You can, however, share your desire to work on your marriage with your spouse and attempt to help them better understand your perspective, which may be more effective than you realize. This tactic, sometimes paired with marriage counseling, helps many couples find their way back to happy marriages.

Should I Talk to My Spouse or File for Divorce First?

It is generally considered the best policy to tell your spouse before you file for divorce. Springing a divorce on your spouse by having him or her served is a good way to get the divorce process off to a rocky start and can increase the stress and contentiousness of an already stressful situation.

Telling your spouse that you are filing for divorce shows him or her a level of respect that honors the relationship you once had. That being said, however, if your spouse is volatile, abusive, or violent, moving forward by filing for divorce (and taking the necessary safety precautions) may be a better option.

Does It Matter Who Files First?

Whoever files the petition for divorce becomes the petitioner – by virtue of having filed the petition. As a matter of course, the other spouse becomes the respondent – the person who is served and must respond. While these titles generally have very little bearing on divorce cases, the petitioner does go first if the case goes to court.

Ultimately, if you have made the difficult decision that you need to seek a divorce, moving forward with filing – and becoming the petitioner – is the next logical step, but you should not rush your decision-making process in order to be the petitioner rather than the respondent.

For more information, review “In Texas, Does It Really Matter Who Files for Divorce First?

What Is the First Step in the Divorce Process?

After you have made the difficult decision that you need a divorce, the path forward involves consulting with a dedicated Copperas Cove divorce attorney who will help ensure that your divorce proceeds as smoothly as possible from the outset—while protecting your parental and financial rights along the way. The first official step in the divorce process is filing the petition for divorce with the appropriate court.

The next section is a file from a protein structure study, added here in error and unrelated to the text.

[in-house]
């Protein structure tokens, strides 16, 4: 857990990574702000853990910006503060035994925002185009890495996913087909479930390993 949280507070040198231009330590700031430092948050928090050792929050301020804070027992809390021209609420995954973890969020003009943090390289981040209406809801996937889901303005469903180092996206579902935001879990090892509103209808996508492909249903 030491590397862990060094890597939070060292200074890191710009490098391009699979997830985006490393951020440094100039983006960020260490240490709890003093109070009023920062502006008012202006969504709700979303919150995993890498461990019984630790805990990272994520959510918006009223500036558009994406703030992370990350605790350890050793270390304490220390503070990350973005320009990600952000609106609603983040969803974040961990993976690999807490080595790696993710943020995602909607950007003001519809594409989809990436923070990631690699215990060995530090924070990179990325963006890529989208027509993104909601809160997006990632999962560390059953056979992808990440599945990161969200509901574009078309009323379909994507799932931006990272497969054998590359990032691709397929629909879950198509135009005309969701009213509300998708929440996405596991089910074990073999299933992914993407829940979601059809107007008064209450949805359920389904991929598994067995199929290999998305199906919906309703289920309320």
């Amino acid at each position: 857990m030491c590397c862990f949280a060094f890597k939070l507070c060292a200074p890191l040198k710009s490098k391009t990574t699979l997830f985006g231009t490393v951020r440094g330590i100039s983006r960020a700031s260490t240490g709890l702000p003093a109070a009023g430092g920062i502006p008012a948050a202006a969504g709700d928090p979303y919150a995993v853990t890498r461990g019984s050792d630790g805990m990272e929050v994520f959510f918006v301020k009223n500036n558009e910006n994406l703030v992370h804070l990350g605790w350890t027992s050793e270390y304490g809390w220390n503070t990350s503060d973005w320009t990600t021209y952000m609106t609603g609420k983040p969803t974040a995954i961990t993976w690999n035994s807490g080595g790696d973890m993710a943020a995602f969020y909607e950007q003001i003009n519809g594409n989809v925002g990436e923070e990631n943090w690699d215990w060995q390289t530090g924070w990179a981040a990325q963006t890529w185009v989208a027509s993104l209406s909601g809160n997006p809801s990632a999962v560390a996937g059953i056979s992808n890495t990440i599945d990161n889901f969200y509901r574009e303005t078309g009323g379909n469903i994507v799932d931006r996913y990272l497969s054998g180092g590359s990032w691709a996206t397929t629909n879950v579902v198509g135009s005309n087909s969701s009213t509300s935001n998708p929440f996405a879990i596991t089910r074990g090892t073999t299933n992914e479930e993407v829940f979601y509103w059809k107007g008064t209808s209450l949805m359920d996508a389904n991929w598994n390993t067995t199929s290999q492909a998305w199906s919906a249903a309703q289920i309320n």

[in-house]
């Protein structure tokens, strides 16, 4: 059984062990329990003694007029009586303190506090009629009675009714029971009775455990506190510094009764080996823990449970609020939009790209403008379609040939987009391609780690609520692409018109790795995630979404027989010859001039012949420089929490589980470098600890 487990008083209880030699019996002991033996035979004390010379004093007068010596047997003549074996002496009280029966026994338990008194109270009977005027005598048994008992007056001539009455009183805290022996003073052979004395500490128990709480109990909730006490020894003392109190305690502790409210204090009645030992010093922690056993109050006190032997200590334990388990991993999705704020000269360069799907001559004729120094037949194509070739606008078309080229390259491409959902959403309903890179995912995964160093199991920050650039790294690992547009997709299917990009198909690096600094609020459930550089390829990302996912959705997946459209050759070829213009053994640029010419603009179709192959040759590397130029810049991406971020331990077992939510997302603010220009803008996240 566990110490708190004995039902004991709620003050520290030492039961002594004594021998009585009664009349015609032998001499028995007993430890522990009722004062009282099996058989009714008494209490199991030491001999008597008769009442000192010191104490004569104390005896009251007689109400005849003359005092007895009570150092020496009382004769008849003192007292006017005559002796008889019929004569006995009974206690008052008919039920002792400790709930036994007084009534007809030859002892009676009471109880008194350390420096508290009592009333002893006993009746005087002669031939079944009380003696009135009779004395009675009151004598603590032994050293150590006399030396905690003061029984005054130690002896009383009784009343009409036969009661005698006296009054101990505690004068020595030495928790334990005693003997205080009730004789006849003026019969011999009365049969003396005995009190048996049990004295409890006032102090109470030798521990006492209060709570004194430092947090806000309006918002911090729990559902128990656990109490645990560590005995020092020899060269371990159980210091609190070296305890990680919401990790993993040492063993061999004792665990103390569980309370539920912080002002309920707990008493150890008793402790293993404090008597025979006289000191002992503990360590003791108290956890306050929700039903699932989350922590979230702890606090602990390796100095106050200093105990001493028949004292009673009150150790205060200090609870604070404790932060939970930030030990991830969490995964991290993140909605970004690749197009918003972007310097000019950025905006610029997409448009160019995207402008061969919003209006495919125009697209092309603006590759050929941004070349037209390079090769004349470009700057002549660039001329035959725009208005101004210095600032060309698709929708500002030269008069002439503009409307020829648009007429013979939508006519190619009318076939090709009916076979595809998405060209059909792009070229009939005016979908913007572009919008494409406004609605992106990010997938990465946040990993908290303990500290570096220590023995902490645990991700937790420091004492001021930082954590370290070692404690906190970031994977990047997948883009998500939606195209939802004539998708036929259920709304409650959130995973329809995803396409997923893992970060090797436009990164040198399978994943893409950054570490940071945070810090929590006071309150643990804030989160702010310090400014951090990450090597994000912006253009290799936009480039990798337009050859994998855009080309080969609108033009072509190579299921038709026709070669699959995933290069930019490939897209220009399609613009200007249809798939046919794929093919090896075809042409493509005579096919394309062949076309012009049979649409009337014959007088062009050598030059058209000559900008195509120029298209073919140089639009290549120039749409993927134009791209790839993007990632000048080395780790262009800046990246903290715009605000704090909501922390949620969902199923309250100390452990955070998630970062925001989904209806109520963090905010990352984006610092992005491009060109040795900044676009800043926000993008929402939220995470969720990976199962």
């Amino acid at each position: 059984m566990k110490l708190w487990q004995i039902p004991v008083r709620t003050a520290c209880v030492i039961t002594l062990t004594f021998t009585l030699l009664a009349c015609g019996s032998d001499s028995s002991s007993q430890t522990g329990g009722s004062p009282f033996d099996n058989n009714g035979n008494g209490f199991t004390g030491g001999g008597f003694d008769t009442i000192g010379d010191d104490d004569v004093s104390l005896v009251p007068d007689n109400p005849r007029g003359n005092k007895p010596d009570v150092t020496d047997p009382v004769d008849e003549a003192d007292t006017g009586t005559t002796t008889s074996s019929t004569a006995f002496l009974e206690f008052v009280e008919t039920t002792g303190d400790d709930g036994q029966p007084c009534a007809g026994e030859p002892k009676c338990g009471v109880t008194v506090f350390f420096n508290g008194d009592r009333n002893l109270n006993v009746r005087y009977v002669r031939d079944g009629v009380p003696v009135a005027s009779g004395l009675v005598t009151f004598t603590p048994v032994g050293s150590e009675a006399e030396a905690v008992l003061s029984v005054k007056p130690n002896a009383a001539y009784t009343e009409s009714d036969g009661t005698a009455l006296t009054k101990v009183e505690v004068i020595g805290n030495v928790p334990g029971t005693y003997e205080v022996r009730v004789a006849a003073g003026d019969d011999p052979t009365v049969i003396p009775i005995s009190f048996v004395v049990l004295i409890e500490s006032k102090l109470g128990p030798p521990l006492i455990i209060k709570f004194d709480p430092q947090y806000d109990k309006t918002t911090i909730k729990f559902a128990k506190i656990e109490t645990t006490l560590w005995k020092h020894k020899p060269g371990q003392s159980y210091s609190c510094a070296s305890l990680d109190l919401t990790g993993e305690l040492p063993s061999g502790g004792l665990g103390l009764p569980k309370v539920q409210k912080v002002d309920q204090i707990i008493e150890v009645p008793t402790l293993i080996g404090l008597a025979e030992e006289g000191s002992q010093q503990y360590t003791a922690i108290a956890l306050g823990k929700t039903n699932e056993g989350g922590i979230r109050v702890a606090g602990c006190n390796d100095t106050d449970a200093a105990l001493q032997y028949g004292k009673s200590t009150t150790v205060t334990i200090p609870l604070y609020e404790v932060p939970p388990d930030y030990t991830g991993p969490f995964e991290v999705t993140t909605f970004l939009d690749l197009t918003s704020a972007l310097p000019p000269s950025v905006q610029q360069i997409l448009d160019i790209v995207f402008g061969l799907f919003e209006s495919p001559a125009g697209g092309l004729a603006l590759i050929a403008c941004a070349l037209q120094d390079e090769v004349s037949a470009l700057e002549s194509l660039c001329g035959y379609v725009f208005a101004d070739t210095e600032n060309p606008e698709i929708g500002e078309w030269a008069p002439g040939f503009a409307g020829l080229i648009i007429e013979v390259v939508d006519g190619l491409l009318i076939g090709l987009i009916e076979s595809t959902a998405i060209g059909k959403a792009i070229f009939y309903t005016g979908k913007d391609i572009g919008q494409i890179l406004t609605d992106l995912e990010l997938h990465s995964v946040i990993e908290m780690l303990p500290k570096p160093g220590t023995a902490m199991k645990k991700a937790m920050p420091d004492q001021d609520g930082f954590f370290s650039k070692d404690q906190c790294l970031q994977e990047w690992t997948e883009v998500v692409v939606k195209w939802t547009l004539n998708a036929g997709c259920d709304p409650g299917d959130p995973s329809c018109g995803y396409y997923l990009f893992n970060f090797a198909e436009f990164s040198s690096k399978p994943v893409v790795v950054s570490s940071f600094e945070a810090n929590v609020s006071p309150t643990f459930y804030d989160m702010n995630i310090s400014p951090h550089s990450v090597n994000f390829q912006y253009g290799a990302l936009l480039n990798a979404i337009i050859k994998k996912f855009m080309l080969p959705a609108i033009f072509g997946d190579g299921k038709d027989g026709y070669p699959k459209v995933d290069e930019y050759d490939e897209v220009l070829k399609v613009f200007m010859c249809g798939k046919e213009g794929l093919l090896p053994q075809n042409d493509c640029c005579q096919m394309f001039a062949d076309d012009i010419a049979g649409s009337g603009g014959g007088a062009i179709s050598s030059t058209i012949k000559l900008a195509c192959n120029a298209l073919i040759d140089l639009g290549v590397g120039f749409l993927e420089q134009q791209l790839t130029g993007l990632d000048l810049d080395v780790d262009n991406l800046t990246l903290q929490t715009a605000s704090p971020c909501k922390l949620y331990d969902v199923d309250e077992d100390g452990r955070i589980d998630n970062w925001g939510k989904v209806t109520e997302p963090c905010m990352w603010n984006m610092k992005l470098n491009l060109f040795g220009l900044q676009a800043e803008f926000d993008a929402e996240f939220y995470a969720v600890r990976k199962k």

Can I Divorce in Texas If I Was Married in a Different State?

Generally, as long as you meet the residency requirements in Texas, you can seek a divorce in the state (regardless of where you were married).

Related: Texas Divorce When Your Spouse is Out of State

What Are the Residency Requirements for Texas Divorces?

To file for divorce in Texas, one of you must have lived in the state for at least six consecutive months. Further, one of you must have lived in the county where you are filing for divorce for at least 90 days.

Can We Obtain a Legal Separation instead of a Divorce?

Texas does not recognize legal separations. This means that you remain married until you are divorced, and any debts or assets that you or your spouse accrue during your separation are considered marital property that will need to be divided equitably between you in the event of divorce.

There are legal steps you can take to guide child custody arrangements, child support, and spousal maintenance (or alimony) during a separation from your spouse. In addition, if you and your spouse do live in separate residences for three years or more, however, it can qualify as grounds for a fault-based divorce in the state.

The Divorce Process

If you are beginning a divorce, the process may seem overwhelming. The questions answered below will give you a better idea of what you’re facing and will help you move forward with confidence.

What Is the Texas Divorce Procedure?